Enough said.

Director’s Comments

Harram is a character who plays an essential role in the film. In the glory of his didacticism, the professor acts contradictory to his religious proclamations. When asked about this character, Rum responded: “I created a character to represent religion. I opted to use a theology professor. I’m trying to illustrate religion has its own kind of world. Organized religion is terrifying. Each of us has our own will to act.”

Harram is a complex character because he is a theology professor for Islam, yet he talks about karma, which has Hindu, Buddhist origins. Although the meaning of karma challenges the professor’s weaknesses, he does not overcome them. Moreover, he is a hypocrite for his critical remarks about Salaam. Therefore, Harram is the counterpoint of Salaam; and their trajectories show one character rises while the other character falls in the end.

When asked why he made this film, Rum said: “Living as a Palestinian, Arab-American, I was able to disguise myself in my community…kind of like going on with your life; I got a little tired of that.” As a result, he returned to Palestine and collected stories for history.

“I’ve been actually lucky living in mid-Manhattan, but I was hiding,” he said.

After 09/11, his experiences and feelings expressed in the film encouraged his self-exploration. He began the 450-page script a week before the U.S. tragedy. The reference point for the script is Islamic history. Moreover, the original context is for peace. In the film, a song about peace and freedom from negativity expresses this goal musically.

“I felt isolated and confined in my apartment,” he said. “I was addressing who I am and my identity.” Overall, he felt blessed and started going to films and festivals. Since he had a low budget, Rum uses a lot of his family members for the film. His family loved the film.

The dialog about the Israel-Palestine conflict is Rum’s way of communicating people do live in these conditions.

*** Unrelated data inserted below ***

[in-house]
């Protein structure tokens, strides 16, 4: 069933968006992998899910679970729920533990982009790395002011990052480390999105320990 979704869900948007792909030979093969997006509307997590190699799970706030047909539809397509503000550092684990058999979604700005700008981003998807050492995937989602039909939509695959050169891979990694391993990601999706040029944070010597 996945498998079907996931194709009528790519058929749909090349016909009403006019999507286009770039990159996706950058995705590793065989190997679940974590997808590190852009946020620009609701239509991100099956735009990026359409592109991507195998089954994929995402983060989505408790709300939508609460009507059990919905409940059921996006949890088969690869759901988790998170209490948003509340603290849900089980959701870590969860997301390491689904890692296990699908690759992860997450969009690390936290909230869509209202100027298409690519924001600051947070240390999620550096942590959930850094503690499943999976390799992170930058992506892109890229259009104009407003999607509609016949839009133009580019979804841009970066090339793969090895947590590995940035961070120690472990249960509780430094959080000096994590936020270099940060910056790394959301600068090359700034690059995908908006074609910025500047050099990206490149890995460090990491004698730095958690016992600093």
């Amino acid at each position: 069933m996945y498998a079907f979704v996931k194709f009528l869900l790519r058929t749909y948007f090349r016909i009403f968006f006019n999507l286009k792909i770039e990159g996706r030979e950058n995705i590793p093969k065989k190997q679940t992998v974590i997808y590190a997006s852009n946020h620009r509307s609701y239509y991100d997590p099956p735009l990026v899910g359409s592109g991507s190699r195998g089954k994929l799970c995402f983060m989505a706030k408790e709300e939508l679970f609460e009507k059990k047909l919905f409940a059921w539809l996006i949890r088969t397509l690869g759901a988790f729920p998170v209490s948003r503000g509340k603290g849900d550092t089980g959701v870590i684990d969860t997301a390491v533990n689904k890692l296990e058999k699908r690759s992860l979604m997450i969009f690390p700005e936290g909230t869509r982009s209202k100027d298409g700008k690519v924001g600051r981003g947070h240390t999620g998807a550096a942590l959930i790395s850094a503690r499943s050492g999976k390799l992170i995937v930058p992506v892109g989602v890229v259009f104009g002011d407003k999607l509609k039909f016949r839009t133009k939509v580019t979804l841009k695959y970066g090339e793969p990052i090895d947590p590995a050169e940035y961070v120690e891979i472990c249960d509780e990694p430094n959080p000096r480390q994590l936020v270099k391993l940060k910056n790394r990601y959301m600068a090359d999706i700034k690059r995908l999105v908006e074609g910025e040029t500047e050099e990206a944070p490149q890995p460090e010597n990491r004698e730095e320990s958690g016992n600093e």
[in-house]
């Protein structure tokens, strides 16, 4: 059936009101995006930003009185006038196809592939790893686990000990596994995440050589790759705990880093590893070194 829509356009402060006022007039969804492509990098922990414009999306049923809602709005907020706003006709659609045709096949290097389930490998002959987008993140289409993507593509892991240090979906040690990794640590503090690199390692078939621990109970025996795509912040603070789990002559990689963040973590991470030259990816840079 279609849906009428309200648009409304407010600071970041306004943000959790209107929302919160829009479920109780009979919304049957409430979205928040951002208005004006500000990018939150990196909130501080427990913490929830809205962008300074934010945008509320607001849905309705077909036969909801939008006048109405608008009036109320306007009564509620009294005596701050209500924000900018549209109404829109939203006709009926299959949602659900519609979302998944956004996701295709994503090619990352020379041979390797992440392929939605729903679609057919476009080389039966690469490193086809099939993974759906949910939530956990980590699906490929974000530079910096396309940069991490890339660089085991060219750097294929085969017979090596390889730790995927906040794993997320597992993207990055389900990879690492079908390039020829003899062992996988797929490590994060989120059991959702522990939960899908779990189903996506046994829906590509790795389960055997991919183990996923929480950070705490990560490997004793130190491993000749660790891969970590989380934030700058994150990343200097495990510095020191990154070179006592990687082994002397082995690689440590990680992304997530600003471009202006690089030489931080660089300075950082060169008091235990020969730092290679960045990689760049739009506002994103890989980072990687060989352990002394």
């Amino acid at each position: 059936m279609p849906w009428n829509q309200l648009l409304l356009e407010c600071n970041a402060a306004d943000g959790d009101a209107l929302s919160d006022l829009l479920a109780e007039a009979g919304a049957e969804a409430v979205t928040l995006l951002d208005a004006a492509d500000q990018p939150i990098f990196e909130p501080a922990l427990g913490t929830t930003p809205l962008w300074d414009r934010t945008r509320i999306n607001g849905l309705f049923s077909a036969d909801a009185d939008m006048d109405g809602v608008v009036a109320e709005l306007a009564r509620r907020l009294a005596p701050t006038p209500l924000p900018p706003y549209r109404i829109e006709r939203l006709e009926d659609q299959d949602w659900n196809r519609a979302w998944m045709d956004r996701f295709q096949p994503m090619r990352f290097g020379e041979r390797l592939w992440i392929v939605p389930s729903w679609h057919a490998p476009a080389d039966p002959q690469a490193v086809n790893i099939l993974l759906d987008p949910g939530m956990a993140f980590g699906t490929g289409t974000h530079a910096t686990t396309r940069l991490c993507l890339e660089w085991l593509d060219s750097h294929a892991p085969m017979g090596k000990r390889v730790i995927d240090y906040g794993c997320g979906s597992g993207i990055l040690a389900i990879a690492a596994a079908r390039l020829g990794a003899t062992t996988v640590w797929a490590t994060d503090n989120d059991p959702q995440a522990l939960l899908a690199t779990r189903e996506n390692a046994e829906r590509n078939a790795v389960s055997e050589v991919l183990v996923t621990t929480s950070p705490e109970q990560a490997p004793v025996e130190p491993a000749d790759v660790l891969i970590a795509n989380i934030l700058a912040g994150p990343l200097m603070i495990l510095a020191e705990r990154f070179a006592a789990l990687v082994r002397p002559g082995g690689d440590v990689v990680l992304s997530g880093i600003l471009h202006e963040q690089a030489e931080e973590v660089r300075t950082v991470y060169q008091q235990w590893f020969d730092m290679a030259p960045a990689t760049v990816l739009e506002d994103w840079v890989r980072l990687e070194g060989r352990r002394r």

“The boy running to get the milk was me running,” he said. “I was trying to incorporate that…it was hard for me to go there.”

Rum rewrote significant parts of the film. Some musicians and town artists omitted their work from the film. During filming and research, many people persevered under difficult conditions. One crew member was under interrogation and detention.

Rum describes Jihad as an emotionally-filled term that scares people. He sees his film as a Palestinian story within the United States. The Palestinian-Arab issue is an integrated part of his life. Psychologically it is challenging because it affects everyday life: how to eat, sleep, go out, and meet people. According to Rum, the Israel-Palestine conflict is Jihad. He wants people to know that what is going in Palestine is wrong and the story has to be told.

American mainstream media takes the concept of Jihad and feeds it to the public, per Rum. “It’s not Jihad that makes the decision for us,” he said. “Focus on Jihad places Islam in a negative light.” He said the word is used wrongly and misrepresents Islam. “Jihad is the easiest way I could present the message.”

With regards to the conflict, Rum said international intervention is necessary for peace.

When asked if the film has another title, he said: “The title has always been Jihad.”